Miguel Cabrera's influence in Tigers' playoff push goes beyond hitting

DETROIT -- Detroit Tigers first baseman Miguel Cabrera held up his phone, shook his head and said: "This? It's dangerous."

It was the culmination of a lengthy lecture -- half-amused but seemingly sincere -- on the importance of the Tigers tuning out negativity.

"We've got to stay positive," Cabrera said following the team's 9-6 win over the Minnesota Twins Wednesday night. "I don't care what people say. I've said it a million times. We've got to worry about what we've got to worry about. We've got to go out and play."

Whether it's avoiding Twitter before the games, which Cabrera seems to be in favor of, or spurning the temptation to give credence to the critics, he doesn't want any unseemly messages penetrating the team's clubhouse.

"Something can change your mind quick. You know, we're humans. You know, someone says something to you on Twitter and you react," Cabrera said.

The 33-year-old slugger, who hit a solo home run in the seventh inning to give the Tigers the go-ahead run, was animated after the club's comeback win -- playful even in bantering about the internet dialogue exchanged among fans, players and the like. But he seemed genuinely concerned about the potential it has to sabotage the club's focus at such a critical time.

Following Wednesday's win, the Tigers pulled one game ahead of the surging New York Yankees, though they trail the Toronto Blue Jays by a game for the second spot in the wild-card standings. There are 17 games remaining in the regular season for the Tigers to secure a playoff spot, and that's the only thing Cabrera feels the club should focus on right now.

"You play for this. You've got a chance to make it to the playoffs. I hope we can do it and hopefully we can finish strong," Cabrera said. "This is fun."

Cabrera was having fun immediately after the Tigers sealed the win, laughing after meeting Francisco Rodriguez near the mound following the veteran closer's 42nd save of the season and executing a choreographed handshake and hug. It was the sort of celebration the Tigers missed out on one night prior following an 8-1 rout by the bottom-dwelling Twins.

But where the Tigers' offense went dormant Tuesday night, it delivered in the third game of the club's four-game set against Minnesota. Veteran bats led the way.

In addition to Cabrera's critical blast, his 33rd of the season and the 441st of his career, second baseman Ian Kinsler was an absolute force, recording his first four-hit game of the season and finishing a home run shy of the cycle.

It was a needed outburst following another bipolar start from starter Anibal Sanchez, who retired the first nine batters he faced, and then went on to surrender five runs in a catastrophic fourth inning that nearly cost the Tigers the game.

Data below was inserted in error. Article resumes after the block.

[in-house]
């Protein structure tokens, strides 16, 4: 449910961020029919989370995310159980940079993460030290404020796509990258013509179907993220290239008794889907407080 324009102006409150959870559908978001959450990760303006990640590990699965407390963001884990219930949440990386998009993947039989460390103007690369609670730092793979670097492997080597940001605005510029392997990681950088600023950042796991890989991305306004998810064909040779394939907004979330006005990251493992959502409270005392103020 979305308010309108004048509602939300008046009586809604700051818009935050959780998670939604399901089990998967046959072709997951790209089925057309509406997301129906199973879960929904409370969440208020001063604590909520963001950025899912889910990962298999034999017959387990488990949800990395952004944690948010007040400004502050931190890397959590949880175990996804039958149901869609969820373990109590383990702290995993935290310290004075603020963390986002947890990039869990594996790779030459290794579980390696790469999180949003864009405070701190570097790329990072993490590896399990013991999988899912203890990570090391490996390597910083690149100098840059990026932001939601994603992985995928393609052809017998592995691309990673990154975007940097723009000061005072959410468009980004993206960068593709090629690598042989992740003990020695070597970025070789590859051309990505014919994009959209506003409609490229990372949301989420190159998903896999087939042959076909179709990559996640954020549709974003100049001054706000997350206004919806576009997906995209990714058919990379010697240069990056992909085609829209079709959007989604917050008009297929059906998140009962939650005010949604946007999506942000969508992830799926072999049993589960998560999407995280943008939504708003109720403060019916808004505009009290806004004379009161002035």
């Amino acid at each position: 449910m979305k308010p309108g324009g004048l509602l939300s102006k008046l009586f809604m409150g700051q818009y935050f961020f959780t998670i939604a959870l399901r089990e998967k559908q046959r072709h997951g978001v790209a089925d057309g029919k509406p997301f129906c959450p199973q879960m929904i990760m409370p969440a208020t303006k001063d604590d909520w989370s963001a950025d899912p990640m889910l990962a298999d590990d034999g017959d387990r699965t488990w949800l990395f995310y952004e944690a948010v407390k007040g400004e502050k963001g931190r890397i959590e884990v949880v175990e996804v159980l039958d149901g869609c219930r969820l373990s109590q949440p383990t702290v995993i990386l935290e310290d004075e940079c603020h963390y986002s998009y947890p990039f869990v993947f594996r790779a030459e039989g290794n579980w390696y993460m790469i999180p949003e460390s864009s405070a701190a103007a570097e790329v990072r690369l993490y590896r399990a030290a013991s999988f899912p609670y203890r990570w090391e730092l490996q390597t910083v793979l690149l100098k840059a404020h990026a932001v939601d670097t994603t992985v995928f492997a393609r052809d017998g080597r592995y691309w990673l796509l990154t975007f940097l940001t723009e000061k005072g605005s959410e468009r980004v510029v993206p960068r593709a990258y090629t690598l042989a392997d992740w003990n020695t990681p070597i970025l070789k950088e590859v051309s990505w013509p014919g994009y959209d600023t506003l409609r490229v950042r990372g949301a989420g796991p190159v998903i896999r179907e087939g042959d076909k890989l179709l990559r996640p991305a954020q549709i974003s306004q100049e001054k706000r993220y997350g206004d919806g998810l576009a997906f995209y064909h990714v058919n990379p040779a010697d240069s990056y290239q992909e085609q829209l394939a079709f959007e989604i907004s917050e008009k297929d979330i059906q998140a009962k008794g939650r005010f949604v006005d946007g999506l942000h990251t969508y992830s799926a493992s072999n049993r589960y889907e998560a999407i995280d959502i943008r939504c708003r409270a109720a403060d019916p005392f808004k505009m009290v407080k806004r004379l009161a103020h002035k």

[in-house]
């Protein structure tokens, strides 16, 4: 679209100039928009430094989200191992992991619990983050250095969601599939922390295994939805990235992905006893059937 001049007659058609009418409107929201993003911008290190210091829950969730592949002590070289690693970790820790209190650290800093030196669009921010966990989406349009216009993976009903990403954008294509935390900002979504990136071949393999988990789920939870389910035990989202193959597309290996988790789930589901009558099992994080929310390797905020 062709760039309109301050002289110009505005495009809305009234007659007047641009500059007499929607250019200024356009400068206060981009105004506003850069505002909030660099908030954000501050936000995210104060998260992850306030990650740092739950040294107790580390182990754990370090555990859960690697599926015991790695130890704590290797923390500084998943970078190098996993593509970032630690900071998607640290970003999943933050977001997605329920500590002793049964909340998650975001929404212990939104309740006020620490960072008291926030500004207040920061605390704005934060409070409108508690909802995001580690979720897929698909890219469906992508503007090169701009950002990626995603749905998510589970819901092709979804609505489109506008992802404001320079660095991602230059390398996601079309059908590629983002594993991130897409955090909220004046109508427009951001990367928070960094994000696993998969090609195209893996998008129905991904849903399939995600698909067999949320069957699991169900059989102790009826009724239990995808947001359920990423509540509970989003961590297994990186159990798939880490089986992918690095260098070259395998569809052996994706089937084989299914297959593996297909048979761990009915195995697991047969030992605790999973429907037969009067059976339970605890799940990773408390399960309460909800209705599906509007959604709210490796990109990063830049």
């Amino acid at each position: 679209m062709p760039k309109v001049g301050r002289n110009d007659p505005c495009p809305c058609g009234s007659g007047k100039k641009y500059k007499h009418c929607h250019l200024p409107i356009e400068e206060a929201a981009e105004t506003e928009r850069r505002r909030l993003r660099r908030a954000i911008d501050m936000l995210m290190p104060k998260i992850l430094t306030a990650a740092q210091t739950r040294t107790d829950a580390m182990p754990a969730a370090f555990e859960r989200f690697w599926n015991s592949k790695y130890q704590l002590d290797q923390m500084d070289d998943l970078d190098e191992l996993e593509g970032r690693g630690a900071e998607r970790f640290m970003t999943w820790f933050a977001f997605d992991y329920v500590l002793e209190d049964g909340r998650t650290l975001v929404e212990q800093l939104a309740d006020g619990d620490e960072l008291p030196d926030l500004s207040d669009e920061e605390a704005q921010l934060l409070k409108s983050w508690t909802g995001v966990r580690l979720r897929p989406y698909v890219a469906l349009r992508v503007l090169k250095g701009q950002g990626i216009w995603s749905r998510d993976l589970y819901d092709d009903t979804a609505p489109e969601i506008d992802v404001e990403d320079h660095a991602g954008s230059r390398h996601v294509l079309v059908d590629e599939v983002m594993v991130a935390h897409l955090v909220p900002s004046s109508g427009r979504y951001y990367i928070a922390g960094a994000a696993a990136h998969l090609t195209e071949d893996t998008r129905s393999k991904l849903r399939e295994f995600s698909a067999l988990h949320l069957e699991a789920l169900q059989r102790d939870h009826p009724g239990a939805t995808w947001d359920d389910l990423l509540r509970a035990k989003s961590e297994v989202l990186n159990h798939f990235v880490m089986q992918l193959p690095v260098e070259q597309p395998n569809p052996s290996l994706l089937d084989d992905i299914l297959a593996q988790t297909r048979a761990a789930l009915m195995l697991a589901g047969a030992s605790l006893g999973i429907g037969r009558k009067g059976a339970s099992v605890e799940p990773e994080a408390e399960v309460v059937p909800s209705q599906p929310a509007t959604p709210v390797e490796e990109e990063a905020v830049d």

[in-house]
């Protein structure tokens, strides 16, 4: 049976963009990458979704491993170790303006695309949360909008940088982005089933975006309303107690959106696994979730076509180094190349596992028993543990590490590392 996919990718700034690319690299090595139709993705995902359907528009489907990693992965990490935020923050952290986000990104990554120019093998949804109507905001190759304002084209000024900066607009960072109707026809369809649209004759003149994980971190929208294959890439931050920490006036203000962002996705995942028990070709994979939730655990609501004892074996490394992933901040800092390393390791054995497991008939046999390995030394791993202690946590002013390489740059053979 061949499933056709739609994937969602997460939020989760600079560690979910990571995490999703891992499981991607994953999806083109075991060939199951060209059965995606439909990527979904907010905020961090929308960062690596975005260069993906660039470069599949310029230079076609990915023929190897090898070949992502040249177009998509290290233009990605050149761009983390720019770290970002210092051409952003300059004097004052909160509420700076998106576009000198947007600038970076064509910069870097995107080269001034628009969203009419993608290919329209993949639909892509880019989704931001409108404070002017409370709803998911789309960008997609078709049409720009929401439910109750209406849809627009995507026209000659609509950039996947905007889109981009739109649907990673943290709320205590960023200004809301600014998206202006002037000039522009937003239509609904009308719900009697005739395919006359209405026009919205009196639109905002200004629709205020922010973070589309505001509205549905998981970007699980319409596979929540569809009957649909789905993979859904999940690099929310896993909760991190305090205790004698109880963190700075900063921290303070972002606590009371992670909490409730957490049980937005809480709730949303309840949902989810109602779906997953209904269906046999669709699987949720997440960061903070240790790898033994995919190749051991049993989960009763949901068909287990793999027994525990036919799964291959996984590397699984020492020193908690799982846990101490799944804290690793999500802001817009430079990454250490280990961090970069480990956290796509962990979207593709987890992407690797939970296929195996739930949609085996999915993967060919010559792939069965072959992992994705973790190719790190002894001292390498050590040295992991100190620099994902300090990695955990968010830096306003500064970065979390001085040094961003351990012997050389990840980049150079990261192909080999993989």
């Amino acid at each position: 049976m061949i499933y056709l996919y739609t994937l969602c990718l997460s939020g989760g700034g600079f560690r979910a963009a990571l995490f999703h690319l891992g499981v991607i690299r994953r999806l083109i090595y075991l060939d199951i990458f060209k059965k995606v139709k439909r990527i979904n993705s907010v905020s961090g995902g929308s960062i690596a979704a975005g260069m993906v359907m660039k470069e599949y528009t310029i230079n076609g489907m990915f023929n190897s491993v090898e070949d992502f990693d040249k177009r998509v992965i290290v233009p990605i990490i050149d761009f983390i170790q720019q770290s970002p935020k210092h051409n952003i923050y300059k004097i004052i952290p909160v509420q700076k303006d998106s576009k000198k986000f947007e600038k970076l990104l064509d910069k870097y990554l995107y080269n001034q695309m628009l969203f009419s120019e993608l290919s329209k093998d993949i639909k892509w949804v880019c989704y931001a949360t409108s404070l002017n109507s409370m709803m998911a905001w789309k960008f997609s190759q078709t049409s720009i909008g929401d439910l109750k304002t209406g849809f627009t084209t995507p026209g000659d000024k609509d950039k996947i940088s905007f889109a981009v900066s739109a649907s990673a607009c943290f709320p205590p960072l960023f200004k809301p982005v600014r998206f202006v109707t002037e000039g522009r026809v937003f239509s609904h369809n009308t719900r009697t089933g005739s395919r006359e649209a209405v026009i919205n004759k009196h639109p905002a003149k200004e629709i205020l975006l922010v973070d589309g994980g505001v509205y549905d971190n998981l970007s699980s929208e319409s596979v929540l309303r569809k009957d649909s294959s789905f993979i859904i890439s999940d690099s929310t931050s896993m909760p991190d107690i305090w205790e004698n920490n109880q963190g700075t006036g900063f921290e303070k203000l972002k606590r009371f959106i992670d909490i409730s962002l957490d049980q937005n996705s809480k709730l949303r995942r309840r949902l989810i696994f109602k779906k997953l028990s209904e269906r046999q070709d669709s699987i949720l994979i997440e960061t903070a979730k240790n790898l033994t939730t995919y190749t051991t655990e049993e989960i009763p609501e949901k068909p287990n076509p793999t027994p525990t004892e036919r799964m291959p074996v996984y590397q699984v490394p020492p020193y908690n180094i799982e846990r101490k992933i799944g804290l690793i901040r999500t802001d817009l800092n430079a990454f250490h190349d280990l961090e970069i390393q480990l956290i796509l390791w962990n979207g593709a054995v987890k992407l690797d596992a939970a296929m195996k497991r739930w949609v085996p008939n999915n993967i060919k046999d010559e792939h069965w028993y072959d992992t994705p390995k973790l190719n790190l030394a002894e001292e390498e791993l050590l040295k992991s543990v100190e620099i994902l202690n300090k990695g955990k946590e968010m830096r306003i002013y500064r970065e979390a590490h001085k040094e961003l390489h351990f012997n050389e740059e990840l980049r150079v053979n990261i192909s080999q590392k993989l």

Utility man Andrew Romine again showed his value, Jose Iglesias recorded his 25th multi-hit game of the season, and the bullpen -- Alex Wilson, Shane Greene, Bruce Rondon and Rodriguez -- was resolute in combining to pitch five scoreless innings following Sanchez' exit.

"The bullpen did a very good job and the rest of the team did the same," Sanchez said. "That's why we won the game."

That stinginess is a stark contrast from previous seasons, when no lead seemed safe among a porous pitching corps prone to implosion.

"I would say it wasn't the same the last couple of years," Ausmus said, diplomatically.

As of right now, the Tigers may have more questions facing their starting pitchers than their oft-cited bullpen. The staff is comprised of three kids (Michael Fulmer, Daniel Norris and Matt Boyd), two veterans returning from injury (Jordan Zimmermann and Mike Pelfrey), one more who has a penchant for playing Jekyll and Hyde from inning to inning (Sanchez), and ace Justin Verlander the only one whose performance hasn't provided much reason for scrutiny.

Should starting pitching become an area of concern, the Tigers' offense will be in the same position as Wednesday plenty in the final weeks.

That will be for others to worry about, though. As Cabrera is warning his teammates, don't listen to it. Or read about it, either.

"I've been here a lot of years. I've been through it. But we got a lot of new guys here," Cabrera said. "They think about it and read stuff. But we need to stay positive and go out there and play."